There are several methods for executing external commands from Perl. The 2
most common would be 'system()' and backticks '``'. You should probably
read the 'perldoc -f system' for detailed info. The main difference between
backticks and system is where the commands output goes and where the return
value goes. With system the output is not redirected for you and the return
code goes to $!. With backticks the output is returned to the program and
the return code goes to $?.
You should probably try 'perldoc -q backtic' to get more info on this whole
topic. perlfaq8 has this to say.
What's wrong with using backticks in a void context?
Strictly speaking, nothing. Stylistically speaking, it's
not a good way to write maintainable code because
backticks have a (potentially humongous) return value, and
you're ignoring it. It's may also not be very efficient,
because you have to read in all the lines of output,
allocate memory for them, and then throw it away. Too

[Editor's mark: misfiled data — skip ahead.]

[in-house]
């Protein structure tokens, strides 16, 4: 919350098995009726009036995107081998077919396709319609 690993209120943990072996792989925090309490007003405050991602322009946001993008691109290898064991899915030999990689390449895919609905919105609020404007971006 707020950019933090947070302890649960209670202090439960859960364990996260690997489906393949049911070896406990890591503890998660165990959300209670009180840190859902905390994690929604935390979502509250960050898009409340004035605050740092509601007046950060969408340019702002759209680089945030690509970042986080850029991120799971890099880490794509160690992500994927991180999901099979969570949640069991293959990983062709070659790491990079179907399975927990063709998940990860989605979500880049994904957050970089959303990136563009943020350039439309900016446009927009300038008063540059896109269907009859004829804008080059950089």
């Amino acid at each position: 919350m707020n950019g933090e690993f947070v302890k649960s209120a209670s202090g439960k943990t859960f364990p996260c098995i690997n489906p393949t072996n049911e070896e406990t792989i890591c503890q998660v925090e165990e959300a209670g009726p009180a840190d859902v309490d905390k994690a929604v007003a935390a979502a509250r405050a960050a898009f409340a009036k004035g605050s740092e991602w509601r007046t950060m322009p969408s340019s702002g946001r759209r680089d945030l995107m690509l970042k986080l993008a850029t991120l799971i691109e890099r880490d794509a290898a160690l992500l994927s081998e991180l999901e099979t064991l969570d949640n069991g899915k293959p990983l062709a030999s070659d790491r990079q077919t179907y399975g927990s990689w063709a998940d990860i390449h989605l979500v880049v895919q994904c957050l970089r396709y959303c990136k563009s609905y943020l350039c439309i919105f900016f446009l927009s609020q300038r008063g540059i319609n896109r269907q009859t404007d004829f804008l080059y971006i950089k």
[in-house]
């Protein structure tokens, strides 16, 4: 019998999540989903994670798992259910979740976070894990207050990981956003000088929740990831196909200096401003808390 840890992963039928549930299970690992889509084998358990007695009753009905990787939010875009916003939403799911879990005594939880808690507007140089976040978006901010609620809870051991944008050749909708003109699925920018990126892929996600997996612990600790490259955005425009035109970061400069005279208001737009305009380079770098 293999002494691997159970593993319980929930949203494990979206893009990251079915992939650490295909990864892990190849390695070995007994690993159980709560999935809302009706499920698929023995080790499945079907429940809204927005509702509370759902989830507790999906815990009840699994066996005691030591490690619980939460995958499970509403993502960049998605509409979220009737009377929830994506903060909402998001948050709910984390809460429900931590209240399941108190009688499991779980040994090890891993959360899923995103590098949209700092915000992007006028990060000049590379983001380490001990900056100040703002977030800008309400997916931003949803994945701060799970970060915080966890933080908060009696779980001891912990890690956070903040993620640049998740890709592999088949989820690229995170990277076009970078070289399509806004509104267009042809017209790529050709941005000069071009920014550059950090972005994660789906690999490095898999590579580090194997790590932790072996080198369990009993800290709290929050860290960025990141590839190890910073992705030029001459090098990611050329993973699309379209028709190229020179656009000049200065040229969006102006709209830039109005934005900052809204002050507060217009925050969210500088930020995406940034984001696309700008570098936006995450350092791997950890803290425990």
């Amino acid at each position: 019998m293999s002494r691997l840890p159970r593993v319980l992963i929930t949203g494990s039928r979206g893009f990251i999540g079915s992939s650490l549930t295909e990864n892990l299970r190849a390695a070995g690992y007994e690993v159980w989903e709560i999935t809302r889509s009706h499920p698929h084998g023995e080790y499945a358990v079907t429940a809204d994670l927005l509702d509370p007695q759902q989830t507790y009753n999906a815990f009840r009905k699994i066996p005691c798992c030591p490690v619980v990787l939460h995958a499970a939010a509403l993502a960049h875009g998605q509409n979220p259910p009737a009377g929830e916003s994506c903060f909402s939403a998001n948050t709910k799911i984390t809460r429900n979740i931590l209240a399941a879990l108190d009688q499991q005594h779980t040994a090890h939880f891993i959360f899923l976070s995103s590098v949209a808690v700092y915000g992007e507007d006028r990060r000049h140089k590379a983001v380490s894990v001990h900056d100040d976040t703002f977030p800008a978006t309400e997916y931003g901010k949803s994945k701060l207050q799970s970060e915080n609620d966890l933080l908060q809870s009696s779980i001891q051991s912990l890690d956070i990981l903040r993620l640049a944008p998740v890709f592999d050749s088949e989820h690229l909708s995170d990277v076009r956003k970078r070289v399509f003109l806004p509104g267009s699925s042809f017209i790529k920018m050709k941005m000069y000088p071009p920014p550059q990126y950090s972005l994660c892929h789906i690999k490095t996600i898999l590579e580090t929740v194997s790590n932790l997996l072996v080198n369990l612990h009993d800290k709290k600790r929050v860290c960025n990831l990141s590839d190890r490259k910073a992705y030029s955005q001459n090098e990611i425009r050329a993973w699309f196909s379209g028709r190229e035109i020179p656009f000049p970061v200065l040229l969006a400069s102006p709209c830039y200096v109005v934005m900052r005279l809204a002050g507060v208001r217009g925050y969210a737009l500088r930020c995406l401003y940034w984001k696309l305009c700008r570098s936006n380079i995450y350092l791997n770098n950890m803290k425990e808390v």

often people are lulled to writing:
`cp file file.bak`;
And now they think "Hey, I'll just always use backticks to
run programs." Bad idea: backticks are for capturing a
program's output; the system() function is for running
There's more but I wont repost it here.
All this being said, you should probably look into how perl could do most of
these things for you without using the shell. The 'cd' shell command is
built in with 'chdir'. perldoc -f chdir reads
Changes the working directory to EXPR,
and the cp stuff is in a module called File::Copy
This is a standard module that you can get at by putting
at the top of your script. Then somewhere you can
copy ("source", "dest") or die "with a useful message: $!\n";
Guess what I'm going to say next? perldoc File::Find will tell you more.
I'm writing a common gateway interface that will call I need to
issue several shell commands.
(cp, cd, and cd .., and maybe others). Any assistance would be
greatly appreciated. How can a call a shell other than bash.